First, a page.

Sunday, January 24, 2010

Not Worth the Look

I guess Drew and I were on the same track this week.  I, too, read a book I picked up while at Mardel in Texas.  A little background to the story of this book (Eyes to See, ed. by Brett Lott):  Mardel had this amazing after Christmas book sale, and I went a little wild.  I have never purchased so many books at the same time in my life...but they were such a good deal!  You might know the sale shopping maxim: If it is on clearance, there is a reason.  Well, my book this week was subject to this maxim. 
Further background to this book:  In my book searching, book buying, excited state, I was less than attentive to the description of this book and might have passed on it otherwise.

What I thought the book was: a non-fiction lit-crit type book that discussed the hidden messages/meanings of some of the great novelists who were of the faith.

What the book actually is:  a collection of short stories by famous authors (and some not so famous) who are "of the faith"; if the reader is also of the faith, he is supposed to see hidden spiritual meaning to the stories.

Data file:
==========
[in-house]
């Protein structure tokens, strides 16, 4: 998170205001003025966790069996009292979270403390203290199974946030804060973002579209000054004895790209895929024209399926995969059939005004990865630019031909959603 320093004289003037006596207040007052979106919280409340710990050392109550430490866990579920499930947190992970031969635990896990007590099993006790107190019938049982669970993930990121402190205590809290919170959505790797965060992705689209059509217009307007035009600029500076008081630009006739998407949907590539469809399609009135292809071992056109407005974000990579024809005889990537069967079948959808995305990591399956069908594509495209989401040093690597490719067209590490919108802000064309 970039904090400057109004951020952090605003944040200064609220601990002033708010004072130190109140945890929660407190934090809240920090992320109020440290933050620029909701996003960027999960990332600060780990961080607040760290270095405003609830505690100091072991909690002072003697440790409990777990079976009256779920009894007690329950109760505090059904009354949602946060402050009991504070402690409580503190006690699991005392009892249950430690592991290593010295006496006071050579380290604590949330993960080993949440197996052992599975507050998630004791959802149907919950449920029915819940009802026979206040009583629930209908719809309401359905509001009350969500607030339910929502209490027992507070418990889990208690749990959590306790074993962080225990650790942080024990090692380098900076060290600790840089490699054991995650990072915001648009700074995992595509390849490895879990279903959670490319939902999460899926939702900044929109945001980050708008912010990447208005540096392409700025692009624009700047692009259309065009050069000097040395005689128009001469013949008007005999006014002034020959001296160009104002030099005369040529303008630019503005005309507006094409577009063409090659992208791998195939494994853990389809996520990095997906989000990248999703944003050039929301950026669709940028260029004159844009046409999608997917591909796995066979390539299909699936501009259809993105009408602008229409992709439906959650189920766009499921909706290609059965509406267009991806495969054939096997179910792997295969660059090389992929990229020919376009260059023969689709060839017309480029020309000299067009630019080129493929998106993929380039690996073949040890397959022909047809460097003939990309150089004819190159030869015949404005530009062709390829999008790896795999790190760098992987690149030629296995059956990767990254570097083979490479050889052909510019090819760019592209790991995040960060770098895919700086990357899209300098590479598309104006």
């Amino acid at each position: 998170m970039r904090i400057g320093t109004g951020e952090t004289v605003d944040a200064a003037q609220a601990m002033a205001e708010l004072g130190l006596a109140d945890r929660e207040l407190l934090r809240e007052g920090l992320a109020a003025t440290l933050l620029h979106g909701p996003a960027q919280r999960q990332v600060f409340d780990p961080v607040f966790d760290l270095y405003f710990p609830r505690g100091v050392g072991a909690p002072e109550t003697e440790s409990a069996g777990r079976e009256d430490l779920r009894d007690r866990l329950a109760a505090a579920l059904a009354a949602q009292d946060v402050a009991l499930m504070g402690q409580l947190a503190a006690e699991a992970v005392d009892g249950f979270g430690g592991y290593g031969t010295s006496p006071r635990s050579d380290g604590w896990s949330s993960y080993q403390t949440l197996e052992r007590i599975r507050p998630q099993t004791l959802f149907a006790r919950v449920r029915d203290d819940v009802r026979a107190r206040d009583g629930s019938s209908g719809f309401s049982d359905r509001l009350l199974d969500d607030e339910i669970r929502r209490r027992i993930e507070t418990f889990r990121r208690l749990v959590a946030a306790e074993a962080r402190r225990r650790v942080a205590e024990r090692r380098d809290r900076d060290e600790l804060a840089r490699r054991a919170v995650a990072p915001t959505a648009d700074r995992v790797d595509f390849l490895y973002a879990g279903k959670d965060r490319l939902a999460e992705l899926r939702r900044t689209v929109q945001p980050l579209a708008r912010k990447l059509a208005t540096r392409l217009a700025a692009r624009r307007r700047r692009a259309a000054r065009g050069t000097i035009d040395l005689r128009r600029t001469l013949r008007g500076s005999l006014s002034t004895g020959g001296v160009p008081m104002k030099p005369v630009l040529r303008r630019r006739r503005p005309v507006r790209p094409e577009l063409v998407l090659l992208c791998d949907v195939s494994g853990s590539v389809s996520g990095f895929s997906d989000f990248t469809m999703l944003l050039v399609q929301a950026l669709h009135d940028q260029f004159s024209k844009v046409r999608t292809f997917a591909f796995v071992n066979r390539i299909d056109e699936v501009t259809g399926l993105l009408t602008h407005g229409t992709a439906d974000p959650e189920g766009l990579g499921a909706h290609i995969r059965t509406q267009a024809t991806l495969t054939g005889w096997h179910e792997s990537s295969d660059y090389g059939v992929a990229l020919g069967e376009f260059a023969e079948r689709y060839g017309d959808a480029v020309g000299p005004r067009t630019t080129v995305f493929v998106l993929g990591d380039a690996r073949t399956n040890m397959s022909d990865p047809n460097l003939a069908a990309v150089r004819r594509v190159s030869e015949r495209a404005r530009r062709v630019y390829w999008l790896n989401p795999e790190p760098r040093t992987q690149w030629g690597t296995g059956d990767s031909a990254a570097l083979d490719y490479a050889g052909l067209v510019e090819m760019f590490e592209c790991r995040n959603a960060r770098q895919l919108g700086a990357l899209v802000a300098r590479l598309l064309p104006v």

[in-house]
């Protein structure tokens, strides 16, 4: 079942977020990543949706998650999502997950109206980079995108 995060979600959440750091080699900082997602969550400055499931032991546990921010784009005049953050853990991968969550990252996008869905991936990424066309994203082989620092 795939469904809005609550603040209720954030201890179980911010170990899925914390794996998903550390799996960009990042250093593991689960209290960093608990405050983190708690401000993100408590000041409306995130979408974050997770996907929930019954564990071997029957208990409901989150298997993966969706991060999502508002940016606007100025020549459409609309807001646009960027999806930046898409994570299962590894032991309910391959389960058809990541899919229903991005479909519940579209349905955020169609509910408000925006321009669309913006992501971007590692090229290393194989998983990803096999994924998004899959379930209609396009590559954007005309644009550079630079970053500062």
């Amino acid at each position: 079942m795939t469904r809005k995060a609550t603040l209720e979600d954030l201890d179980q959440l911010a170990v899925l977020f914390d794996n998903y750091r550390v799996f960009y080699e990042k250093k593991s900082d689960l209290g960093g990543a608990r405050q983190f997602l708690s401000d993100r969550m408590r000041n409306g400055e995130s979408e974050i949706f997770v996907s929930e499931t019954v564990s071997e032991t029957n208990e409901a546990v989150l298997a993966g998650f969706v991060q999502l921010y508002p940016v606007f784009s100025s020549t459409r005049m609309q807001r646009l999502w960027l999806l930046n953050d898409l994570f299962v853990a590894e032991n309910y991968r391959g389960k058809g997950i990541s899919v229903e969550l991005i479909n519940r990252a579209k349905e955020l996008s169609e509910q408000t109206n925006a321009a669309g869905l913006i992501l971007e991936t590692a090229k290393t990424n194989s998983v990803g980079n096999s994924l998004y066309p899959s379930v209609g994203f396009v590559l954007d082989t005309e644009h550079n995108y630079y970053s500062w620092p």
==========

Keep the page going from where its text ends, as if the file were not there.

With that said, I sat down to read this one and enjoyed the introduction by the editor a great deal.  He promised stories of conflict, of faith, of worship.  I was excited! 

I was disappointed. There are 10 short stories in this collection and 3 of them were decent enough to recommend. As to the faith aspect, I think the editor stretched his imagination a little bit.  Standouts were "The Blue Cross,"  by G.K. Chesterton, "A Good Man is Hard to Find," by Flannery O'Connor, and "The Story of the Other Wise Man," by Henry Van Dyke.  I am trying to not view the less than enjoyable ones as introductions to these authors and will give them a try in a longer format someday.  I don't want to say I hated this book, but it was tedious to read and I did not look forward to visiting the subjects of most of the stories, however brief the visit.  However, in looking up the book to create a link, I discovered that Lott published a second volume.  It doesn't matter how good the deal is, I think I will pass.


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